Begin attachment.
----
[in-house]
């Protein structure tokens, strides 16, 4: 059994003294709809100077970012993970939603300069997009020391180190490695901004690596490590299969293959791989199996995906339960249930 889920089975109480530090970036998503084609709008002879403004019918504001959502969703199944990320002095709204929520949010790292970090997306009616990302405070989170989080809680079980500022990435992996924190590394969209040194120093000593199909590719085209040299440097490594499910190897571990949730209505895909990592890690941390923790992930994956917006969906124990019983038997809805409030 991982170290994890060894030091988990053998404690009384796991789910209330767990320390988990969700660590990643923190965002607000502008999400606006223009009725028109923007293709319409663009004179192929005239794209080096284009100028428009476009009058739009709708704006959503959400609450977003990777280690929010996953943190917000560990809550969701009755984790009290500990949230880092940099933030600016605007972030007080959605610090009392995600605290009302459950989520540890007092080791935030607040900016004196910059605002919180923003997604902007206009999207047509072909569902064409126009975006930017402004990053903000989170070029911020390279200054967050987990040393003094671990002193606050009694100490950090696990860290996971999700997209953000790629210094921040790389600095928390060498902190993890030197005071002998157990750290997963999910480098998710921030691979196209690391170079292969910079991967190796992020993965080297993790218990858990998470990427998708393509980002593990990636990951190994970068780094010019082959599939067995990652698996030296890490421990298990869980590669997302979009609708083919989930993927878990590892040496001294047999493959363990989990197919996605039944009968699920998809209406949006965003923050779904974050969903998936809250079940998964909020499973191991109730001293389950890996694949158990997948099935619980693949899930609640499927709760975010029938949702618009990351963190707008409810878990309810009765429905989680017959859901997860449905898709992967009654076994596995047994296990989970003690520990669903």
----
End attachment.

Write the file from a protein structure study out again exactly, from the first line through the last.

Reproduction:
[in-house]
């Protein structure tokens, strides 16, 4: 059994003294709809100077970012993970939603300069997009020391180190490695901004690596490590299969293959791989199996995906339960249930 889920089975109480530090970036998503084609709008002879403004019918504001959502969703199944990320002095709204929520949010790292970090997306009616990302405070989170989080809680079980500022990435992996924190590394969209040194120093000593199909590719085209040299440097490594499910190897571990949730209505895909990592890690941390923790992930994956917006969906124990019983038997809805409030 991982170290994890060894030091988990053998404690009384796991789910209330767990320390988990969700660590990643923190965002607000502008999400606006223009009725028109923007293709319409663009004179192929005239794209080096284009100028428009476009009058739009709708704006959503959400609450977003990777280690929010996953943190917000560990809550969701009755984790009290500990949230880092940099933030600016605007972030007080959605610090009392995600605290009302459950989520540890007092080791935030607040900016004196910059605002919180923003997604902007206009999207047509072909569902064409126009975006930017402004990053903000989170070029911020390279200054967050987990040393003094671990002193606050009694100490950090696990860290996971999700997209953000790629210094921040790389600095928390060498902190993890030197005071002998157990750290997963999910480098998710921030691979196209690391170079292969910079991967190796992020993965080297993790218990858990998470990427998708393509980002593990990636990951190994970068780094010019082959599939067995990652698996030296890490421990298990869980590669997302979009609708083919989930993927878990590892040496001294047999493959363990989990197919996605039944009968699920998809209406949006965003923050779904974050969903998936809250079940998964909020499973191991109730001293389950890996694949158990997948099935619980693949899930609640499927709760975010029938949702618009990351963190707008409810878990309810009765429905989680017959859901997860449905898709992967009654076994596995047994296990989970003690520990669903």